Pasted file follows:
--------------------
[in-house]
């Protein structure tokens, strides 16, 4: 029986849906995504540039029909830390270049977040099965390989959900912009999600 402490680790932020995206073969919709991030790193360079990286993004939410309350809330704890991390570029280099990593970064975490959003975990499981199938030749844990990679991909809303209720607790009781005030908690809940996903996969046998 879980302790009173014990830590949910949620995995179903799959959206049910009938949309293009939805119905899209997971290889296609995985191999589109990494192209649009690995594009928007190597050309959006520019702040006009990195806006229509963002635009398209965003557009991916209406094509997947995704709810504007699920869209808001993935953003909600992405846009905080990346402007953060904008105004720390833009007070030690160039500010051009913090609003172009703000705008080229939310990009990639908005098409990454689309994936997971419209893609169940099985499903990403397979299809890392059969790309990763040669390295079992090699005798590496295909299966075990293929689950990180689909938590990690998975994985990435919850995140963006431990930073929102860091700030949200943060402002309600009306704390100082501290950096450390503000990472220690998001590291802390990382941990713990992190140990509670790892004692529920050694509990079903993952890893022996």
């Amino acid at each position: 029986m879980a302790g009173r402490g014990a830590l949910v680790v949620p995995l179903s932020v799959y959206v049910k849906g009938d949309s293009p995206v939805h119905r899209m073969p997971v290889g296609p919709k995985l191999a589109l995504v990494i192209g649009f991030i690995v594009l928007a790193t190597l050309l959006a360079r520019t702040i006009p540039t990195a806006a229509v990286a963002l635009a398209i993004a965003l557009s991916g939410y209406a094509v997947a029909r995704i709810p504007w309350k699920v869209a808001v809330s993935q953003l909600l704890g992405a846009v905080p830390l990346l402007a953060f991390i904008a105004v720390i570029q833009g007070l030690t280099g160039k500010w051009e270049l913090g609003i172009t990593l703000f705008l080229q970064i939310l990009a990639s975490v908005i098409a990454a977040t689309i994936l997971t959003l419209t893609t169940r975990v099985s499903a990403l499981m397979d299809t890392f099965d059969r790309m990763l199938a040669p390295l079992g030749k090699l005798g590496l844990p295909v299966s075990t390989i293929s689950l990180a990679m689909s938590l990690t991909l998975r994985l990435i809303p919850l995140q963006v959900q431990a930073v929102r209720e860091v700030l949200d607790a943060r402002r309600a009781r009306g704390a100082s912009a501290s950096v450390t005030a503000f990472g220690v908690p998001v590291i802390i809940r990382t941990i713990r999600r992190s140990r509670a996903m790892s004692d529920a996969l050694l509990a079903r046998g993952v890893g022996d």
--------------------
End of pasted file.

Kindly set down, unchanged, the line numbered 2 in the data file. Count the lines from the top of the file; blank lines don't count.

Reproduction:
């Protein structure tokens, strides 16, 4: 029986849906995504540039029909830390270049977040099965390989959900912009999600 402490680790932020995206073969919709991030790193360079990286993004939410309350809330704890991390570029280099990593970064975490959003975990499981199938030749844990990679991909809303209720607790009781005030908690809940996903996969046998 879980302790009173014990830590949910949620995995179903799959959206049910009938949309293009939805119905899209997971290889296609995985191999589109990494192209649009690995594009928007190597050309959006520019702040006009990195806006229509963002635009398209965003557009991916209406094509997947995704709810504007699920869209808001993935953003909600992405846009905080990346402007953060904008105004720390833009007070030690160039500010051009913090609003172009703000705008080229939310990009990639908005098409990454689309994936997971419209893609169940099985499903990403397979299809890392059969790309990763040669390295079992090699005798590496295909299966075990293929689950990180689909938590990690998975994985990435919850995140963006431990930073929102860091700030949200943060402002309600009306704390100082501290950096450390503000990472220690998001590291802390990382941990713990992190140990509670790892004692529920050694509990079903993952890893022996």